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UK Real Estate Insights
Landowners need to be alive to the risks with third party occupiers accessing their land. This article looks at some key issues that apply in Scotland.
Private landowners of land, in Scotland, have a number of considerations to weigh up when third party access is taken on their land, over and above any title rights that may appear on their title deeds.
Each case must be considered on its own individual merits, as access covers a variety of facets of law, such as property, contract, negligence, delict, insurance and statute. This note explains some of the main issues, exclusively relating to bare land (not access to buildings).
Various pieces of legislation have entitled third parties legitimate rights over land, such as statutory service provides and those exercising public rights of way, often referred to as rights to roam. Individuals can also over time acquire prescriptive rights (prescriptive servitudes) through exercise of rights of access over a statutory period of time, without interruption.
However, it is not uncommon for individuals taking access to erroneously take access without a right to do so. In Scotland, there is Trespass (Scotland) Act 1865, which makes temporary unauthorised access subject to a civil claim. Trespass can also occur if access is withdrawn and then access continues to be taken. Preventative measures such as fences and boundaries are often preferrable to taking Court action in respect of trespass, looking at case law numbers.
Ancillary to an unauthorised right of access, if damage also occurs then damages/ criminal liability can be pursued. Individual owners should not take steps to remove authorised individuals without seeking police or legal assistance, or they themselves could be subject to a criminal offence. While in limited cases reasonable force may be permitted (i.e., in a private dwelling at night) using force over a trespass on bare land is unlikely to be seen favourably by the Courts.
All that said, an individual owner has reasonable duty to prevent injury to third parties where is reasonably foreseeable that injury may occur. Here the realms of delictual liability and negligence need to be considered. Occupiers' Liability (Scotland) Act 1960 imposes a duty on occupiers to guard those entering their premises and their property against dangers posed by the state of the premises, things done, or omitted to be done on the premises. There is no duty to guard against obvious dangers such as a river running through a park (Stevenson v Glasgow Corp (1908)). In addition, in McKevitt v National Trust for Scotland  2 WLUK 433, the occupiers of a property did not owe a duty of care to the public to protect them against tripping on a large stone which would normally have been obvious to anyone paying attention.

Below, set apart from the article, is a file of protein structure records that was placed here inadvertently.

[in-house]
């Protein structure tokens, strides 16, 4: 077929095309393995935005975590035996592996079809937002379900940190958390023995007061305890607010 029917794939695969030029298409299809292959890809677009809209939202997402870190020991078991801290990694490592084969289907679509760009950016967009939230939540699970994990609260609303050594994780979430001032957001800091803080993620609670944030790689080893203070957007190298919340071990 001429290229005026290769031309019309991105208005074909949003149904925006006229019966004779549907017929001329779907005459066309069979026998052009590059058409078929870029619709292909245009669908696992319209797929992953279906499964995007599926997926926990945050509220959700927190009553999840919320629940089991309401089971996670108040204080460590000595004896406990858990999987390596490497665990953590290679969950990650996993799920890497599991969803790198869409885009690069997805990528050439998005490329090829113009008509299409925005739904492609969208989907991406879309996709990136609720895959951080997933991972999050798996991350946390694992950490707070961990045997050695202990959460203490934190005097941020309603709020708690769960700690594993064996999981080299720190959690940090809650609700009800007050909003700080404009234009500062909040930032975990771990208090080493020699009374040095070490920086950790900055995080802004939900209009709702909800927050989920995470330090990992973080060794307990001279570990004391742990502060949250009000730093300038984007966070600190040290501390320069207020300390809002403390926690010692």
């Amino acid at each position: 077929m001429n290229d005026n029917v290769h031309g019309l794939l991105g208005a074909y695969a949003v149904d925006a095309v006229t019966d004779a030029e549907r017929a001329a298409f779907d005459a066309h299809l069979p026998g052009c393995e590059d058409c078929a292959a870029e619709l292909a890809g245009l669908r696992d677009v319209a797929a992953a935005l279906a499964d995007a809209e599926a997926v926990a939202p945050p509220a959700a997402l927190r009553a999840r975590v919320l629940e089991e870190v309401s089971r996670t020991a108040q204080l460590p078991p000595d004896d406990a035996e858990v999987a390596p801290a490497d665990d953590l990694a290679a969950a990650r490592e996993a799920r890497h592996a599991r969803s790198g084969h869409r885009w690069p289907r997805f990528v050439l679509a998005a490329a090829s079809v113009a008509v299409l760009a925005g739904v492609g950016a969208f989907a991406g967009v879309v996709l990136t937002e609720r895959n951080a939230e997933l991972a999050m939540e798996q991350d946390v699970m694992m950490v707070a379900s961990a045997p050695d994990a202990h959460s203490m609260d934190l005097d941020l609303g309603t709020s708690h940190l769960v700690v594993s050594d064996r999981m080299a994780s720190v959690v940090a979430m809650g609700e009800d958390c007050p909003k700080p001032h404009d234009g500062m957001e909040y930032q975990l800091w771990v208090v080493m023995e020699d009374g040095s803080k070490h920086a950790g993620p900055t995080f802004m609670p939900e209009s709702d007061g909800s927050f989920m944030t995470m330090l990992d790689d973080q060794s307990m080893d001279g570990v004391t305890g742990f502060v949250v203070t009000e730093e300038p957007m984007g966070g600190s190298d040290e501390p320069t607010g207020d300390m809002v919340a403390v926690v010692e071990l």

The issue is likely to be very fact sensitive. For example, in the case of Cowan v Hopetoun (2013) the Court of Session held that a duty of care arose in respect of an artificial feature of long-standing when a pursuer wandered off and fell into a decorative “ha-ha” (a type of sunken fence that was commonly used in landscaped gardens and parks in the eighteenth century). However, it was noted that the facts of the case were unusual and the feature unfamiliar and hidden to the pursuer. Owners need to consider if the position changes if they become aware of unauthorised individuals accessing the land. To what extent does an owner have a duty to prevent access by unauthorised third parties? Does an owner have a duty to secure/ fence the area? Are aware that there are holes and other trip hazards that people could fall into? Has a site assessment been carried out setting out risks, to mitigate any subsequent claim? If there are reasonably foreseeable risks of injury inherent in accessing the site, and the landowner has knowledge that people are accessing the site, erecting signs warning of any such dangers can only be to landowner’s benefit. It would be rare that authorised and unauthorised users may require access and therefore to allow land to deliberately to fall into disrepair to the extent that it could cause harm, needs to be considered.
The key case in the law of occupier's liability is now Tomlinson v Congleton BC . In a crucial passage, Lord Hoffmann stated that a duty "to protect against obvious risks or self-inflicted harm exists only in cases in which there is no genuine and informed choice, or in the case of employees, or some lack of capacity, such as the inability of children to recognise."
Cases involving children have usually been looked upon more favourably. In British Railways Board v Herrington  the defendant owned a railway line fenced off from a meadow where children played. The fence was in a poor condition and the claimant, aged six, passed over the fence and was injured on a live rail. It was held that the defendants were negligent in allowing the fence to fall and remain in disrepair.
Placing signs might be helpful to the occupiers. However, their use is subject to compliance with the Unfair Contract Terms Act 1977. Signage should definitely be considered where non-business premises are concerned. However, even with business premises signs indicating what the risk is may be helpful as it may allow an argument that a duty did not arise in the first place as the risk was then obvious.